On 15 December 2005 the USAF announced that the Raptor had reached its Initial Operational Capability (IOC).
During Exercise Northern Edge in Alaska in June 2006, 12 F-22s of the 94th FS downed 108 adversaries with no losses in simulated combat exercises. In two weeks of exercises, the Raptor-led Blue Force amassed 241 kills against two losses in air-to-air combat, and neither Blue Force loss was an F-22.
An F-22 observes as an F-15 Eaglebanks left. The F-22 is slated to replace the F-15C/D
This was followed with the Raptor's first participation in a Red Flag exercise. Fourteen F-22s of the 94th FS supported attacking Blue Force strike packages as well as engaging in close air support sorties themselves in Red Flag 07-1 between 3 February and 16 February 2007. Against designed superior numbers of Red Force Aggressor F-15s and F-16s, it established air dominance using eight aircraft during day missions and six at night, reportedly defeating the Aggressors quickly and efficiently, even though the exercise rules of engagement allowed for four to five Red Force regenerations of losses but none to Blue Force. Further, no sorties were missed because of maintenance or other failures, and only one Raptor was adjudged lost against the virtual annihilation of the defending force. When their ordnance was expended, the F-22s remained in the exercise area providing electronic surveillance to the Blue Forces.
While attempting its first overseas deployment to the Kadena Air Base in Okinawa, Japan, on 11 February 2007, a group of six Raptors flying from Hickam AFB, Hawaii experienced multiple computer crashes coincident with their crossing of the 180th meridian of longitude (the International Date Line). The computer failures included at least navigation (completely lost) and communication. The fighters were able to return to Hawaii by following their tankers in good weather. The error was fixed within 48 hours and the F-22s continued their journey to Kadena.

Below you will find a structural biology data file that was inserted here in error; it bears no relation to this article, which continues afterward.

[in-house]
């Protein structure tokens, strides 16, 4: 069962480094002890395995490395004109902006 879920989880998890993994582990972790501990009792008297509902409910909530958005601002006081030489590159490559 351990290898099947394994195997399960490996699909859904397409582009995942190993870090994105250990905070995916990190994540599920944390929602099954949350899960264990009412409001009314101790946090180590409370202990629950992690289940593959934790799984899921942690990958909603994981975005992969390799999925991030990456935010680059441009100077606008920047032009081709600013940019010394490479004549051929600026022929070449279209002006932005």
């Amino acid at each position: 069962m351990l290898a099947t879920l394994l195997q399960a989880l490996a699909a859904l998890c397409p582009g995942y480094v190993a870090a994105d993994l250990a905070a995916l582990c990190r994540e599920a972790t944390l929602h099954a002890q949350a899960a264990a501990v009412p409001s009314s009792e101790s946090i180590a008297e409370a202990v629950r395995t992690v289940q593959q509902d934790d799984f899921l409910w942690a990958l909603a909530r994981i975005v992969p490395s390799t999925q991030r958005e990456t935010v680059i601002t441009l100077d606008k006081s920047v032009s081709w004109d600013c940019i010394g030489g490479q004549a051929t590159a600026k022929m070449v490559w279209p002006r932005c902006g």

F-22A Raptors of the 90th Fighter Squadron performed their first intercept of two Russian Tu-95MS 'Bear-H' bombers in Alaska, on 22 November 2007. This was the first time that F-22s had been called to support a NORAD mission. Raptors have also shadowed Tu-160 'Blackjack' strategic bombers.
On 28 August 2008, an F-22 from the 411th Flight Test Squadron performed in the first ever air-to-air refueling of an aircraft using synthetic jet fuel. The test was a part of the wider USAF effort to qualify all of its aircraft to use the fuel, a 50/50 mix of JP-8 and aFischer-Tropsch process-produced, natural gas-based fuel. For the tests, no modifications were made to the F-22 or the KC-135 Stratotanker which performed the refueling.
On 22 July 2009, the United States Senate voted to end F-22 production at 187 fighters. The extreme economic burden of the Raptor was cited, with arguments that since it is not used in Iraq or Afghanistan, the further costs are unnecessary. Defense SecretaryRobert Gates announced in April that the military would shift more funding towards intelligence and personnel, rather than hardware only suitable for fighting major wars like the F-22, specifically stating that it is too expensive and does not have sufficient multi-mission capability for current military operations.
In February 2010 the entire fleet was grounded due to rusting ejection seat rods.